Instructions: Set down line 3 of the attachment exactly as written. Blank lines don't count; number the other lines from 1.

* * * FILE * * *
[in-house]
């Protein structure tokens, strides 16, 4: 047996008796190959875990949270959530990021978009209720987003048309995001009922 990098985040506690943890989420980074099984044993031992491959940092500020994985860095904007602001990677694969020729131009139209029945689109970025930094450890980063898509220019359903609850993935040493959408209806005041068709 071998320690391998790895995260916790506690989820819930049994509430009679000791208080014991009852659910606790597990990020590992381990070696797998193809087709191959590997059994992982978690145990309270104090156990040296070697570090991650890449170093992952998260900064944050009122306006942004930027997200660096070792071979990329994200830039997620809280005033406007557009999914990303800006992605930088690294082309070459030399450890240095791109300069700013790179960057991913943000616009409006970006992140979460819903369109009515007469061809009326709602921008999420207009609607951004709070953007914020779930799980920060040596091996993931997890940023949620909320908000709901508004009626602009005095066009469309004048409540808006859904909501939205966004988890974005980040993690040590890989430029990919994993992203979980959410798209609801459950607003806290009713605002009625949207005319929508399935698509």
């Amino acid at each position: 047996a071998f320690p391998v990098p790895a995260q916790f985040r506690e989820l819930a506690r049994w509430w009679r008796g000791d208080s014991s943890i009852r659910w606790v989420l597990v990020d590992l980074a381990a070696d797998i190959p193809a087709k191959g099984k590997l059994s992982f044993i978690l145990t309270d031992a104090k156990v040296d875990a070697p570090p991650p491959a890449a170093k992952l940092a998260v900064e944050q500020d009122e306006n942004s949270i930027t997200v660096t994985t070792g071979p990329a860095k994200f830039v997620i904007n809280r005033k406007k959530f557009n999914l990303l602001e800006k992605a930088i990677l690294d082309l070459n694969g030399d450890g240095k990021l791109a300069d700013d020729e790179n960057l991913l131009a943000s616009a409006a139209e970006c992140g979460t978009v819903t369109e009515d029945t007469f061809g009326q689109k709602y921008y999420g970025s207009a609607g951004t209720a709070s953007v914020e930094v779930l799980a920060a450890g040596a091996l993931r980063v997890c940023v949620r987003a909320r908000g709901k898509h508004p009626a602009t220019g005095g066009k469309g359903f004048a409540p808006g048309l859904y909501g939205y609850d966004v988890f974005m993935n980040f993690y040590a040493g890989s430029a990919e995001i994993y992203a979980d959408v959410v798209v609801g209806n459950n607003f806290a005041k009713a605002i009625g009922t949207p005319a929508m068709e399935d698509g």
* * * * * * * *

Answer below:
């Amino acid at each position: 047996a071998f320690p391998v990098p790895a995260q916790f985040r506690e989820l819930a506690r049994w509430w009679r008796g000791d208080s014991s943890i009852r659910w606790v989420l597990v990020d590992l980074a381990a070696d797998i190959p193809a087709k191959g099984k590997l059994s992982f044993i978690l145990t309270d031992a104090k156990v040296d875990a070697p570090p991650p491959a890449a170093k992952l940092a998260v900064e944050q500020d009122e306006n942004s949270i930027t997200v660096t994985t070792g071979p990329a860095k994200f830039v997620i904007n809280r005033k406007k959530f557009n999914l990303l602001e800006k992605a930088i990677l690294d082309l070459n694969g030399d450890g240095k990021l791109a300069d700013d020729e790179n960057l991913l131009a943000s616009a409006a139209e970006c992140g979460t978009v819903t369109e009515d029945t007469f061809g009326q689109k709602y921008y999420g970025s207009a609607g951004t209720a709070s953007v914020e930094v779930l799980a920060a450890g040596a091996l993931r980063v997890c940023v949620r987003a909320r908000g709901k898509h508004p009626a602009t220019g005095g066009k469309g359903f004048a409540p808006g048309l859904y909501g939205y609850d966004v988890f974005m993935n980040f993690y040590a040493g890989s430029a990919e995001i994993y992203a979980d959408v959410v798209v609801g209806n459950n607003f806290a005041k009713a605002i009625g009922t949207p005319a929508m068709e399935d698509g």